BROOKSVILLE – The local water authority board may have relaxed residential watering rules for the region because of ample rainfall the last couple of months, but Hernando County is sticking with its once-a-week schedule.
At least until County Commissioner Jim Adkins looks into the water usage statistics and decides it’s time to add another watering day and be in line with the majority of other counties that are allowed to irrigate their lawns more frequently.
Adkins said Hernando County has had enough rain to probably justify two days a week and will meet with staff in advance of the Aug. 13 commission meeting.
“In reality, our water use should be down because we’ve had a lot of rain,” he said.
But Commission Chairman Dave Russell said he favors keeping the current once-a-week schedule because it promotes water conservation.
Rather than change the schedule every so often to accommodate the rainfall in the region, it makes sense to stay the course, he said.
“I think consistency is the key,” Russell said. “It helps us conserve water. It seems to be working so why mess with success?”
The Southwest Florida Water Management District (Swiftmud) governing board voted Tuesday to let all water shortage orders expire on July 31.
Residents living within the district’s boundaries are asked to observe the district’s year-round conservation measures beginning Aug. 1.
However, some local governments – including Hernando County – impose different schedules or retain stricter measures.
Governing board members allowed the water shortage orders to expire in response to substantial improvements in aquifer and river levels from this summer’s above-average rainfall.
The region’s major public water suppliers also have been able to capture and store large supplies of water to meet the needs of residents.
In areas other than Hernando County, year-round conservation measures include watering up to twice per week and allow residents additional flexibility for determining when to water.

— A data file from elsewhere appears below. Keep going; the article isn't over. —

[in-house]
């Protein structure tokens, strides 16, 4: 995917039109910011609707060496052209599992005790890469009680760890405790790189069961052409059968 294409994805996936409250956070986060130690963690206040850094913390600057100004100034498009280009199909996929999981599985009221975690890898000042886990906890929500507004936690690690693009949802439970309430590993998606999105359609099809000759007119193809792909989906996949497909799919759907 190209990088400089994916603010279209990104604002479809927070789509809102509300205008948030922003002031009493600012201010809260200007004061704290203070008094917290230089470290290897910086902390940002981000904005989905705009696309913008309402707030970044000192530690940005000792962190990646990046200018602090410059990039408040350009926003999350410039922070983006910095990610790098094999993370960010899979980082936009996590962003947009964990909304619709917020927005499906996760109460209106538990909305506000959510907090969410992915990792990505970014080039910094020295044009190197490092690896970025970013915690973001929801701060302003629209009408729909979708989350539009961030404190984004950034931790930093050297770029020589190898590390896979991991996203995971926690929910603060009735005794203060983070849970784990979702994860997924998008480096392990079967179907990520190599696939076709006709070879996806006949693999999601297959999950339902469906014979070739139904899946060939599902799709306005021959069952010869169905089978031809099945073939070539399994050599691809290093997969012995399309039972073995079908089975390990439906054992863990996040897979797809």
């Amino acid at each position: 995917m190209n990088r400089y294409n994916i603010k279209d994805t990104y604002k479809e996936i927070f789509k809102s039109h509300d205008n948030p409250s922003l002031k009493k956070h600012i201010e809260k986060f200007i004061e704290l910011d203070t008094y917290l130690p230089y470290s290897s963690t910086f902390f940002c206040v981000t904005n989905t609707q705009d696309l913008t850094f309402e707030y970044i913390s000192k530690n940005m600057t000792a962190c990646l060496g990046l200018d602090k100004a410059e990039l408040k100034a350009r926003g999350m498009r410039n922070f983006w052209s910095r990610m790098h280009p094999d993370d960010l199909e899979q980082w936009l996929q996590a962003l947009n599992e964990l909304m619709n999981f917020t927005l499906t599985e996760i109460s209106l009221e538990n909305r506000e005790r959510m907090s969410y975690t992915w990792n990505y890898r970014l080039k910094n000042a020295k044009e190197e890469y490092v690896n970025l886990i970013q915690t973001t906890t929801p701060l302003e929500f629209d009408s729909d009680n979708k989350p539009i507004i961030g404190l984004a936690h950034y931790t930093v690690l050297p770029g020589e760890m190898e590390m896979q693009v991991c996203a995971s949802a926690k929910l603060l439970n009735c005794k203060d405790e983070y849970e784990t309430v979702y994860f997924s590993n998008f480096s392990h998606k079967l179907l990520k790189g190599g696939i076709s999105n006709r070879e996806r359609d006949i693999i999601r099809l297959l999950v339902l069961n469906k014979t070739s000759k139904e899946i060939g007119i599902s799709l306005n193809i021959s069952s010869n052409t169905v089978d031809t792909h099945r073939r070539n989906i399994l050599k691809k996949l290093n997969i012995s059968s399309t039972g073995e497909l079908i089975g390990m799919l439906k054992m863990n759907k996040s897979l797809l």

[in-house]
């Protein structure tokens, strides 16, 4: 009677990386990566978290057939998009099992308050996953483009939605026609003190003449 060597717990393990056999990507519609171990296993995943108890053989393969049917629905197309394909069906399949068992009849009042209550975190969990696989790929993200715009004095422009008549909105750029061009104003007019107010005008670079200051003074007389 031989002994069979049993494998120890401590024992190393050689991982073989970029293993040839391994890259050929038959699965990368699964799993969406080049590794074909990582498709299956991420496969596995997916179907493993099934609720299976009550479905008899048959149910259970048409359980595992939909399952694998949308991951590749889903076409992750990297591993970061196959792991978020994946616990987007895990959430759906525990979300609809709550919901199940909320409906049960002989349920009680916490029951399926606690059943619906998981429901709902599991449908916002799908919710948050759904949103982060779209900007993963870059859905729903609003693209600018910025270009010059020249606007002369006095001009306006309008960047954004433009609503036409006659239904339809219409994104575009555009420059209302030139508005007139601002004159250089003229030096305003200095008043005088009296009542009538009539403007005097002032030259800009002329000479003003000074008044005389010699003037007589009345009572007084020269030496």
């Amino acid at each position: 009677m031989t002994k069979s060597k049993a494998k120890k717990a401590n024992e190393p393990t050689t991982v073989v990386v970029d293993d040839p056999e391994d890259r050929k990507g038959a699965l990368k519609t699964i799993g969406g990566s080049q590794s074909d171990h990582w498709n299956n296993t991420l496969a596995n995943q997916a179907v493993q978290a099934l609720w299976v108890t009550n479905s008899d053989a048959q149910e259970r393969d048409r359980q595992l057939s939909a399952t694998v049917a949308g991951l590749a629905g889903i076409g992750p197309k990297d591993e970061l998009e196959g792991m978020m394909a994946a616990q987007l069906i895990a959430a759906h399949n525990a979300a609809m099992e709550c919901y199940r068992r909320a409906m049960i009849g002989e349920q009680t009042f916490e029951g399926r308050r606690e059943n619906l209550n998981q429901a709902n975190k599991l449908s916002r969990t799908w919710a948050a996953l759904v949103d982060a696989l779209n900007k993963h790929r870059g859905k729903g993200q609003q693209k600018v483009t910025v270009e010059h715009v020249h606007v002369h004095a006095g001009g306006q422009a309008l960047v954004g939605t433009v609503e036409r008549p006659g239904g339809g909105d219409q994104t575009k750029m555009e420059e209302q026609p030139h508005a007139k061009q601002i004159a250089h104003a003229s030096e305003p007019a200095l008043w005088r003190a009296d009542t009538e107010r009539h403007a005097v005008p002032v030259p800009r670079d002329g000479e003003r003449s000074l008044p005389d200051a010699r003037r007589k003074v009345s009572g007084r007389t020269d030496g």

Whatever the schedule, residents are encouraged to water only if their lawn and landscape needs it and turn off their irrigation system if it has rained or rain is predicted in the next 24 hours.
Some of the signs that a lawn needs water include a blue-gray appearance, blades folded in half lengthwise and footprints remaining on the lawn for several minutes after walking on it.
In Hernando County, watering is allowed one day per week, before 8 a.m. or after 6 p.m. on the person’s allowed day. Those days are determined by addresses that end as follows:
No address assigned: Friday
New lawns and plants have a 30-30 establishment period, which allows any-day watering during the first 30 days during the allowable hours.
During the second 30 days, watering is allowed three days per week: even-numbered addresses may water on Tuesday, Thursday and Sunday; odd-numbered addresses may water Monday, Wednesday and Saturday; and locations without a discernable address may water on Tuesday, Friday and Sunday.
There are no restrictions on fountains, car washing and pressure washing.
For more information on the district’s year- round conservation measures, visit watermatters .org